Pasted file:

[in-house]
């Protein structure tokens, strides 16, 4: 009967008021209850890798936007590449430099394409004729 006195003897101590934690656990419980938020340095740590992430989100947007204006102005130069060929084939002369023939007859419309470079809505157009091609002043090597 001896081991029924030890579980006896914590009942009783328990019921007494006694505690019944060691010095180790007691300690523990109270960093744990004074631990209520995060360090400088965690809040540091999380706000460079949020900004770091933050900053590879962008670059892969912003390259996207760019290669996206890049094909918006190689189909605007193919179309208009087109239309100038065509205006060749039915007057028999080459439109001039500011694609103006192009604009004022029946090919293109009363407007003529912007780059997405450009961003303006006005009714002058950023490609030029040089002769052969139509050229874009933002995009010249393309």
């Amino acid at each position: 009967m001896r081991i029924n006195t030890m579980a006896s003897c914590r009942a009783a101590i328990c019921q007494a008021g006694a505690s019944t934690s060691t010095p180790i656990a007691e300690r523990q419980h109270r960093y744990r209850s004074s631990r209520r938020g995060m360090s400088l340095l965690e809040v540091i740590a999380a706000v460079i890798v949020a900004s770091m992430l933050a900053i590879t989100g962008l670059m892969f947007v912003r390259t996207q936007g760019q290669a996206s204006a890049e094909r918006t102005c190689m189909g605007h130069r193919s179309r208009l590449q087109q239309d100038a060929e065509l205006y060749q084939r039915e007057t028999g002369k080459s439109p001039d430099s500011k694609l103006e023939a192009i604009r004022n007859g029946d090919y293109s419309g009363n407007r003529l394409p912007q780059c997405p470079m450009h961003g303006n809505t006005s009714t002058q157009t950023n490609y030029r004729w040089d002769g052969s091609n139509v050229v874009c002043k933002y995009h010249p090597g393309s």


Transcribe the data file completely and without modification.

[in-house]
């Protein structure tokens, strides 16, 4: 009967008021209850890798936007590449430099394409004729 006195003897101590934690656990419980938020340095740590992430989100947007204006102005130069060929084939002369023939007859419309470079809505157009091609002043090597 001896081991029924030890579980006896914590009942009783328990019921007494006694505690019944060691010095180790007691300690523990109270960093744990004074631990209520995060360090400088965690809040540091999380706000460079949020900004770091933050900053590879962008670059892969912003390259996207760019290669996206890049094909918006190689189909605007193919179309208009087109239309100038065509205006060749039915007057028999080459439109001039500011694609103006192009604009004022029946090919293109009363407007003529912007780059997405450009961003303006006005009714002058950023490609030029040089002769052969139509050229874009933002995009010249393309």
């Amino acid at each position: 009967m001896r081991i029924n006195t030890m579980a006896s003897c914590r009942a009783a101590i328990c019921q007494a008021g006694a505690s019944t934690s060691t010095p180790i656990a007691e300690r523990q419980h109270r960093y744990r209850s004074s631990r209520r938020g995060m360090s400088l340095l965690e809040v540091i740590a999380a706000v460079i890798v949020a900004s770091m992430l933050a900053i590879t989100g962008l670059m892969f947007v912003r390259t996207q936007g760019q290669a996206s204006a890049e094909r918006t102005c190689m189909g605007h130069r193919s179309r208009l590449q087109q239309d100038a060929e065509l205006y060749q084939r039915e007057t028999g002369k080459s439109p001039d430099s500011k694609l103006e023939a192009i604009r004022n007859g029946d090919y293109s419309g009363n407007r003529l394409p912007q780059c997405p470079m450009h961003g303006n809505t006005s009714t002058q157009t950023n490609y030029r004729w040089d002769g052969s091609n139509v050229v874009c002043k933002y995009h010249p090597g393309s």